5 Things To Consider Before Choosing Tomato Varieties For Your Garden
Growing tomatoes is enjoyable and so rewarding. However, with a large number of tomato types and quality available, selecting plants and seeds can be difficult. Below are 5 things you should consider before choosing a tomato variety.
Purpose of Harvest
Tomatoes come in a variety of sizes, hues, and flavors.
- - Cherry Tomatoes: Cherry and grape tomatoes are very small, delicious, and frequently consumed whole and fresh in salads. They are tiny and ideal for growing in restricted settings.
- - Plum tomatoes: These are small, firm tomatoes with a meaty inside but little juice or seed. They are ideal for creating sauces and canning.
- - Slicing Tomatoes: You can slice these big, round tomatoes for sandwiches. They are deliciously seedy and juicy. Because most people grow more of this kind and they frequently produce throughout the entire season.
- - Beefsteak Tomatoes: These enormous slicing tomatoes are grown for their astounding size and global form.
You should have a variety of medium to large sized types and at least one paste tomato variety. By doing this, you can be sure to have a crop of unique flavors as well as a lovely display of colors and shapes. Once you have the right plant, make sure you use suitable soil and fertilizer for the vegetable garden.
You must give the plant enough room to grow and sufficient support if you want a huge tomato production. Determine where you will grow the plants to help you focus your options. There are two development patterns for tomato plants: determinate varieties and indeterminate varieties.
Determined cultivars reach a specific height (often 2 to 3 feet), set fruit, and then focus on ripening that fruit. These types grow best in milder, coastal, or even desert climates, as well as high-altitude places.
Most fruit is often produced by indeterminate types. Until the first frost, these plants will keep on expanding, blooming, and producing fruit. These types need a little more care from the grower and extra support (from cages and stakes). If you have a longer growing season, these cultivars will produce larger plants and larger-sized fruit.
Time to Maturity
If you have a short growing season, timing is crucial. Tomato plants are divided into different categories based on when they typically produce tomatoes and can mature in 45 to 80 days, depending on the variety:
Early-Season cultivars, which mature in 60 days or less and set fruit at a lower temperature than other varieties, are more productive. They are therefore perfect for northern gardens that have later planting dates.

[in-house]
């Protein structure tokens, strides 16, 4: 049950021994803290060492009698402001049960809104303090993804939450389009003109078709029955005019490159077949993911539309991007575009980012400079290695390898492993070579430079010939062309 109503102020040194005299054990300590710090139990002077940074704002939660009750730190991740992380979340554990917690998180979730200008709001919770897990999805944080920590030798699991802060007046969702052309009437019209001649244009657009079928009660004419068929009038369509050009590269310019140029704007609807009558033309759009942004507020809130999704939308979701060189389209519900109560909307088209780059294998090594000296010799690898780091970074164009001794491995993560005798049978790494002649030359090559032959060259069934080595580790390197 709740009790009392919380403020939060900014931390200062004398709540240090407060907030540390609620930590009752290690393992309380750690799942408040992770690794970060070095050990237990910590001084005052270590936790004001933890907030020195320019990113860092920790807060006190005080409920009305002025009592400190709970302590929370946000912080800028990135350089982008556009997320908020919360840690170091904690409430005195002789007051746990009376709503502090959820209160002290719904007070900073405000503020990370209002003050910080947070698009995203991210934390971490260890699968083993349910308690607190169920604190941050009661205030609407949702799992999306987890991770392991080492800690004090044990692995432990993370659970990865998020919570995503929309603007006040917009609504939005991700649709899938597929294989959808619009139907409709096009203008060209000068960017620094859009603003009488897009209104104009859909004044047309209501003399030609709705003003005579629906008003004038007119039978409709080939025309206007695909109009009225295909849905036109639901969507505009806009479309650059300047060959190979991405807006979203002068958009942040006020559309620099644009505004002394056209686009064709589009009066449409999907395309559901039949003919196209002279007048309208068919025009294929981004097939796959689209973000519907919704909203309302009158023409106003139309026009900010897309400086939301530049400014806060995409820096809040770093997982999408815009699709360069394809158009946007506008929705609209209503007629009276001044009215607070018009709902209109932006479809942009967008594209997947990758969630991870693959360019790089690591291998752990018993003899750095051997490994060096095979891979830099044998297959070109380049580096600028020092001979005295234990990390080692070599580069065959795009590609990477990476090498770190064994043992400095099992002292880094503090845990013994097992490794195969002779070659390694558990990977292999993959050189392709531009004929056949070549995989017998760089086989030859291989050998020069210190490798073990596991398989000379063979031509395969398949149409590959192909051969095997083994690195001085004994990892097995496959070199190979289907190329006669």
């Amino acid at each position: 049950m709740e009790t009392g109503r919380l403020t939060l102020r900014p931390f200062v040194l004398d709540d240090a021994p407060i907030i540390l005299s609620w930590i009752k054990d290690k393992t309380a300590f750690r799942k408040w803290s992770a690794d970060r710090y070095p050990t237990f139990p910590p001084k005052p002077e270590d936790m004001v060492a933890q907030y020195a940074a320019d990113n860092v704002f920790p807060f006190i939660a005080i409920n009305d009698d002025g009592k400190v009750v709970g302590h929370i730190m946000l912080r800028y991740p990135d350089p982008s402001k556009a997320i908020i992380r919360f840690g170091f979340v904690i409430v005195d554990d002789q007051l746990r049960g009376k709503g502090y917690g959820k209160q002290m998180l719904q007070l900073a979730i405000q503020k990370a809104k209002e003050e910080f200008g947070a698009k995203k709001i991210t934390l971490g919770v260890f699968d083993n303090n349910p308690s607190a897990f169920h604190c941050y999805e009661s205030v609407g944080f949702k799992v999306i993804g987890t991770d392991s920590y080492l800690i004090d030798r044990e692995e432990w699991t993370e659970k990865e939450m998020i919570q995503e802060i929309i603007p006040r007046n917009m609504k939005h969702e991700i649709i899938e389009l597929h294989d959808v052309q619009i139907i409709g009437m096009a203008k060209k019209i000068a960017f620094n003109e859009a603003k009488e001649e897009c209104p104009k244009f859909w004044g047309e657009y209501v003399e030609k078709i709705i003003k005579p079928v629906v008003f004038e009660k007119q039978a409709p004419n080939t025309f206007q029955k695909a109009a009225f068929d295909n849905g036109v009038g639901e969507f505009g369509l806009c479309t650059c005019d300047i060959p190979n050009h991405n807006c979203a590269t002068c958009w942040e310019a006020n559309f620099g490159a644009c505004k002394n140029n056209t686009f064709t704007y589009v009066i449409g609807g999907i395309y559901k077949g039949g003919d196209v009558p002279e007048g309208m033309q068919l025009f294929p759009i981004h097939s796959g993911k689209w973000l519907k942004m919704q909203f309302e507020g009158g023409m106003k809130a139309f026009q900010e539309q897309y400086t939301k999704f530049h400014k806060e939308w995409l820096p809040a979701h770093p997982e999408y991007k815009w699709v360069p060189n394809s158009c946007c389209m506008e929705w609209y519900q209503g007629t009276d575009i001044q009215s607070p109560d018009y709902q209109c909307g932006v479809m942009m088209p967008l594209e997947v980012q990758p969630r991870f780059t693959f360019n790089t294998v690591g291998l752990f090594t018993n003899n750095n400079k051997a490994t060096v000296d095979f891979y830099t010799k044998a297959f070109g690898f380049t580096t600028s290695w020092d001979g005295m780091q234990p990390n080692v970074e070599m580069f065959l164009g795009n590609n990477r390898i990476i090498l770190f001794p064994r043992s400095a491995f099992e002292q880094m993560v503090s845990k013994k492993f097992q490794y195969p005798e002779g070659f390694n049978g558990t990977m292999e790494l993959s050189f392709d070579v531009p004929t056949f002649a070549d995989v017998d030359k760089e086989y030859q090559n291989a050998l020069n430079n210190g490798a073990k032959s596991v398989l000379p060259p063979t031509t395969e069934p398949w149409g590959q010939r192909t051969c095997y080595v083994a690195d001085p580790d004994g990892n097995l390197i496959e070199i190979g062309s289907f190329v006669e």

If you live in an area that becomes too hot at the end of summer, mid-season varieties (70-84 days) can be the best option.
Late-season tomato plant kinds are ideal for warm locations with lengthy growing seasons since they mature in more than 80 days.
You can choose different types to ensure a longer harvest even though the climate affects whether you plant early or late tomatoes. For harvesting dates, see the seed packet or plant label.
Numerous illnesses that can damage the plant and lower harvests can affect tomatoes. Verticillium and fusarium wilt are two very prevalent soil-borne diseases that damage tomatoes. Check the seed packet or plant label to check if the variety is resistant to these diseases.
A V or an F is used after the variety name to indicate disease resistance. Look for resistance to these diseases as well if tomatoes in your area are affected by Alternaria (A), Tobacco Mosaic Virus (T), or root-knot nematode (N). Select a cultivar that is resistant to late blight because it is a concern in many locations.
Hybrid, Open-Pollinated, and Heirloom Tomatoes
There are options for the plant's breeding method:
- - Hybrid tomato: By mating a male flower of one pure and distinct species with a female blossom of another pure and distinct variety, hybrid tomatoes are created. Tomato hybrids are developed for particular uses (size, acidity, disease resistance, ease of transport).
- - Open-pollinated tomato: Tomato plants that are open to pollination are bred by conserving their seed. Choose open-pollinated kinds if you wish to collect seeds or if you enjoy rich flavors. Typically, they mature slowly and later in the season.
- - Heirloom tomato: Open-pollinated tomato plants with a long history are known as heirloom varieties. Despite being more brittle in general, heirloom tomatoes consistently come out on top in taste tests. Vegetable heirlooms have a significant role in biodiversity and sustainability.
It is a lot of fun and so tasty to grow tomatoes. Simply choose the characteristics you want your tomato plants to have, purchase some plants, and get growing. If you're looking for a reliable store to buy tomato seeds, go to Totally Tomatoes. Use our Totally Tomatoes promo codes to enjoy a variety of savings.
Hope you have a simple, enjoyable, fruitful, and always organic garden!